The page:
Having the degree shows you have the discipline and perseverance to work your way through school.

That mentality has some merit here. I’ve always held the belief that gear and skill are equally important. I need the weapons and armor to do my job. But I need the knowledge and skills to use my gear effectively.

Having your Sons of Hodir enchants or your exalted Rep faction gear demonstrates that you put a lot of time and effort into your character. Having high end heroic blues or a smattering of epics shows that you’re willing to grind through to get what you want. Appropriate gems and enchants show that you know how to best augment your character (unlike that one Priest I saw with nothing but agility gems. Hmm!

Finally, with raiding instances set to go up in difficulty, it becomes clear that minimum throughput of DPS and healing are only going to go up. For example, the gear requirement for pre-nerf Sunwell was much higher than a fray into Gruul’s Lair of Magtheridon’s cavern. The entire raid has to reach a certain minimum baseline performance in order to kill a boss. Otherwise the enrage timer hits or healers run out of mana and it’s game over.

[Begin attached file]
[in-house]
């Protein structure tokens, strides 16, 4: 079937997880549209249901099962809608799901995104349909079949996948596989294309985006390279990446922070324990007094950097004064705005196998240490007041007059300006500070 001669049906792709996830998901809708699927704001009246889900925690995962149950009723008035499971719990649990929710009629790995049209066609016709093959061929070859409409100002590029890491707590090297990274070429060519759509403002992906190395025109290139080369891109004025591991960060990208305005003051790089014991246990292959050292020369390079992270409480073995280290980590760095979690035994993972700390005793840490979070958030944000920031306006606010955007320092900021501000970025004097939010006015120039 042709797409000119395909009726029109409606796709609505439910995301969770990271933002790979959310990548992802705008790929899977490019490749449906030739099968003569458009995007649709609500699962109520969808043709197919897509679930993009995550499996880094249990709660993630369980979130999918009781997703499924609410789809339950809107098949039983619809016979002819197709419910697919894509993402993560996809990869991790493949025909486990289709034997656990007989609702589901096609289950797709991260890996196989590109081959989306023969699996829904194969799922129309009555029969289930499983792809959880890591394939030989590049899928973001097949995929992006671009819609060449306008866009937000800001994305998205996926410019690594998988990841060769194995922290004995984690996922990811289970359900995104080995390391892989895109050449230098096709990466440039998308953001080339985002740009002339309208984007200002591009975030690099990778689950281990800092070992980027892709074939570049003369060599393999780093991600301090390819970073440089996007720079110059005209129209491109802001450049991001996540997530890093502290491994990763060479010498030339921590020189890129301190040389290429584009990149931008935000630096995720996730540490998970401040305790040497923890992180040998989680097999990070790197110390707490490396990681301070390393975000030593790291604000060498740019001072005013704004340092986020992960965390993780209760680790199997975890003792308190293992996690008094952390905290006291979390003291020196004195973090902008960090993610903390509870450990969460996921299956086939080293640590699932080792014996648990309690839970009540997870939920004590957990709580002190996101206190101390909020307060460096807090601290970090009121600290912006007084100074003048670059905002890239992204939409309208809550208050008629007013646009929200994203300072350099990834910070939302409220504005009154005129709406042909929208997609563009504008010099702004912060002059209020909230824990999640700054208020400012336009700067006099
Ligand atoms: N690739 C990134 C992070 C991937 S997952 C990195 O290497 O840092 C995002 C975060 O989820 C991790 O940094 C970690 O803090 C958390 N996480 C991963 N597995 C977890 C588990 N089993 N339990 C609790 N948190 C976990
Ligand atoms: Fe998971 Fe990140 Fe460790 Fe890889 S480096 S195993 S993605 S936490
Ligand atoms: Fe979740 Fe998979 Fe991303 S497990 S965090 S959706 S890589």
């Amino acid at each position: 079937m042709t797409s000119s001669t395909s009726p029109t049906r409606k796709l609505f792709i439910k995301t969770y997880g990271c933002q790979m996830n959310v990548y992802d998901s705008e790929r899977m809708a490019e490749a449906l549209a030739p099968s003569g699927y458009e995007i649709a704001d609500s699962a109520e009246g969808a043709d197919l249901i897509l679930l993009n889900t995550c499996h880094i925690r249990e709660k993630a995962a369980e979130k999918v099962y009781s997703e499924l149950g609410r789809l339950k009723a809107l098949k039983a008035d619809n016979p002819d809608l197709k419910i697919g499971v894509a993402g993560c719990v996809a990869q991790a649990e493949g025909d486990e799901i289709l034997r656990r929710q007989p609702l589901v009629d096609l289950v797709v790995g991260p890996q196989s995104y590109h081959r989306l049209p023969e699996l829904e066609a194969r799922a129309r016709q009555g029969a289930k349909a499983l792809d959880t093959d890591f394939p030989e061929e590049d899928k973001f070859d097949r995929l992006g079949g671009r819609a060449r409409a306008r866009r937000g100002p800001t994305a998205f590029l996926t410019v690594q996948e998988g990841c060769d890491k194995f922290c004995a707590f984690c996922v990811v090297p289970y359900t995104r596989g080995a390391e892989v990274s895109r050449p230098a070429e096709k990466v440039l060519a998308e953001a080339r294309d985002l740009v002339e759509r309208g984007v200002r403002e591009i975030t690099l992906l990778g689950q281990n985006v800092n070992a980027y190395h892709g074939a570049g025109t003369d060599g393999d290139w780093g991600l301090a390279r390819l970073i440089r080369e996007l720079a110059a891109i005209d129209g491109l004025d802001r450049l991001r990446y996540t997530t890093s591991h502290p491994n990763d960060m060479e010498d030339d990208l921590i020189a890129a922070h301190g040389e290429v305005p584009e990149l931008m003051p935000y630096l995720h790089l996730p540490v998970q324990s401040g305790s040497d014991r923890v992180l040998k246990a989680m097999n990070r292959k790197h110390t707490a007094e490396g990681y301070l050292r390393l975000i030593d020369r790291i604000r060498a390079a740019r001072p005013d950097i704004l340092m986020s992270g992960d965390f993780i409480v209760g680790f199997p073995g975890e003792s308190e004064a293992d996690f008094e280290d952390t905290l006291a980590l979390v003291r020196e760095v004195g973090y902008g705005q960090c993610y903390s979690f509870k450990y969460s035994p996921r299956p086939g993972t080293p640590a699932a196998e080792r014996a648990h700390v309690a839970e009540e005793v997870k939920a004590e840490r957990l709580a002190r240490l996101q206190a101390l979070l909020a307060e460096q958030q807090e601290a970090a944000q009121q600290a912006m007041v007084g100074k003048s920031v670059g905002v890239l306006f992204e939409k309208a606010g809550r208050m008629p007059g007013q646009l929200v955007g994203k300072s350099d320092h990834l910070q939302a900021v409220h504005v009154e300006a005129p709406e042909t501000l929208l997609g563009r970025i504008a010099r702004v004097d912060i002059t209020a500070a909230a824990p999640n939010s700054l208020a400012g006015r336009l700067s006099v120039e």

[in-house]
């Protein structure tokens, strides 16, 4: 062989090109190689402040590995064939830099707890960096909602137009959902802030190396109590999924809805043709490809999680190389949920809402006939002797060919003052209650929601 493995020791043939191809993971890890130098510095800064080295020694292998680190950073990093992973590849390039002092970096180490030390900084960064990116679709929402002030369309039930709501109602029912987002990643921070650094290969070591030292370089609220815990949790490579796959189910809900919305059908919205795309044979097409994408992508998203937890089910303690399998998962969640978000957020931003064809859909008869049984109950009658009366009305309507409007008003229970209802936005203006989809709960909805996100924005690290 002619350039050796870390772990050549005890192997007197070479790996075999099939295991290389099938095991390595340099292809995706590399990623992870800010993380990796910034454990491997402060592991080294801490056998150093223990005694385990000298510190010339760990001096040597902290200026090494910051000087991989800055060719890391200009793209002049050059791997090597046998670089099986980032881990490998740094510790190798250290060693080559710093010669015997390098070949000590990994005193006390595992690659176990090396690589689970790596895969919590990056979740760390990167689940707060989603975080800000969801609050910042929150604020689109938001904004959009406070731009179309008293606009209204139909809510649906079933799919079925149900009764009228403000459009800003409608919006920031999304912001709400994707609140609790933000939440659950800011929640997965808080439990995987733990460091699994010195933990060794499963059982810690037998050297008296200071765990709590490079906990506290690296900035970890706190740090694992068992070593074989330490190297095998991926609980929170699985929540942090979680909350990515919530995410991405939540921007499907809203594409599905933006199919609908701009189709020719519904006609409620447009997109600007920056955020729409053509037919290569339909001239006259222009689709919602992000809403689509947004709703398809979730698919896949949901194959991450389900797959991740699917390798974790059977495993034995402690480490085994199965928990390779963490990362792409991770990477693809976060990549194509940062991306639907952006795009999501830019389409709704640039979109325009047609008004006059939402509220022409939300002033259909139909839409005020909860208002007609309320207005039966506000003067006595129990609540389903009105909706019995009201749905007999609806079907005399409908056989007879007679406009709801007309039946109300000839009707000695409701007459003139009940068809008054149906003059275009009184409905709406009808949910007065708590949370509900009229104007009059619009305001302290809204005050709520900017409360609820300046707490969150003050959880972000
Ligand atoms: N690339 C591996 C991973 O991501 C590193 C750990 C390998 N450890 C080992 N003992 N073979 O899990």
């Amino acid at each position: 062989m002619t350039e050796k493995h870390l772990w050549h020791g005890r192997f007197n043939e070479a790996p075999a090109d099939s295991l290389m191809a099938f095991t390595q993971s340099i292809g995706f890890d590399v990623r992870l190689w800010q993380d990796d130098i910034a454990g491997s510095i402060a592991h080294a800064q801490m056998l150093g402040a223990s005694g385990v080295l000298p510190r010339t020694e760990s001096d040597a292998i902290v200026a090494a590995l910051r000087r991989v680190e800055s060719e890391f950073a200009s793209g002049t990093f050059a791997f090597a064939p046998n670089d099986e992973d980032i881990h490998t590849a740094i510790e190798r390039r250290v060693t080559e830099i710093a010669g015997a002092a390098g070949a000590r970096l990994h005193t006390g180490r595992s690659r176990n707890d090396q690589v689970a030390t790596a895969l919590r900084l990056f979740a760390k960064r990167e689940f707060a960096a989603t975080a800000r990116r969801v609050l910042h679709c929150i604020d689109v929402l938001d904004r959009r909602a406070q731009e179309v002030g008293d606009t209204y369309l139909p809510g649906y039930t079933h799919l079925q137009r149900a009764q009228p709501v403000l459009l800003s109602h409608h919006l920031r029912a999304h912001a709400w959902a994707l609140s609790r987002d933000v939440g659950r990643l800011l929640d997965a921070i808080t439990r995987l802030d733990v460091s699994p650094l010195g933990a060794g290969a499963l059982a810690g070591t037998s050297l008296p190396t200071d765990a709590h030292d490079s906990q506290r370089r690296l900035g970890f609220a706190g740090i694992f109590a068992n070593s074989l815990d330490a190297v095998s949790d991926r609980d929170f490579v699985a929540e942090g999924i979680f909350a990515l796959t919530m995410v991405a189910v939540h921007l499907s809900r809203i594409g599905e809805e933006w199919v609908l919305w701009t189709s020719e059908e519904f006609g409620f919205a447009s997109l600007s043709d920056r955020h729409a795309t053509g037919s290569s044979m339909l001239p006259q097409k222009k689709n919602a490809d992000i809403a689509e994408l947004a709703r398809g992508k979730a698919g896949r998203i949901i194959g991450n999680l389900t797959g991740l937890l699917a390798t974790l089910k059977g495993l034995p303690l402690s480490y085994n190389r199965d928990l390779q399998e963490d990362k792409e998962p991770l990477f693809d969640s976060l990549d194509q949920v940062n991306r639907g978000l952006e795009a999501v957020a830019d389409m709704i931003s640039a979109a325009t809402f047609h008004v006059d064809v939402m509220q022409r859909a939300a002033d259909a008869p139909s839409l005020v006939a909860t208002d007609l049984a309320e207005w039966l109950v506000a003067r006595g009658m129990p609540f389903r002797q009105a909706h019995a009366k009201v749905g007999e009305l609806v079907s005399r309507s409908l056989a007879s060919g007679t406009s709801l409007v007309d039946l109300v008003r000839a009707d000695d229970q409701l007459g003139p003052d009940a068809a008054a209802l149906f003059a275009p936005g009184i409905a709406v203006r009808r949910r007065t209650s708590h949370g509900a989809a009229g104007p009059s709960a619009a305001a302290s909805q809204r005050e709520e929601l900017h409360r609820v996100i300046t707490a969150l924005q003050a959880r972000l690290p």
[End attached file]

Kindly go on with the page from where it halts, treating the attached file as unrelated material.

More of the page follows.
Why have you or your guild rejected applicants? Do you have any good (or sad) stories you like to share?

Image courtesy of nyuszika

Open Discussion: How Do You Improve Players Without Coming out as an Arrogant Jerk?

Open Discussion: How Do You Improve Players Without Coming out as an Arrogant Jerk?

 
Image courtesy of kalilo

The above picture is quite fitting. The shot is of one bear standing atop of a log looking down at another bear. It’s almost as if the tall bear is trying to tell the other bear that his technique of catching fish is incorrect. I suspect that both bears engage in a bear-like scrap which involves tussling the opponent around until they both run out of breath and call it a draw.

This leads me to today’s open discussion post. I’m going to describe to you a completely and entirely hypothetical situation.

Seriously.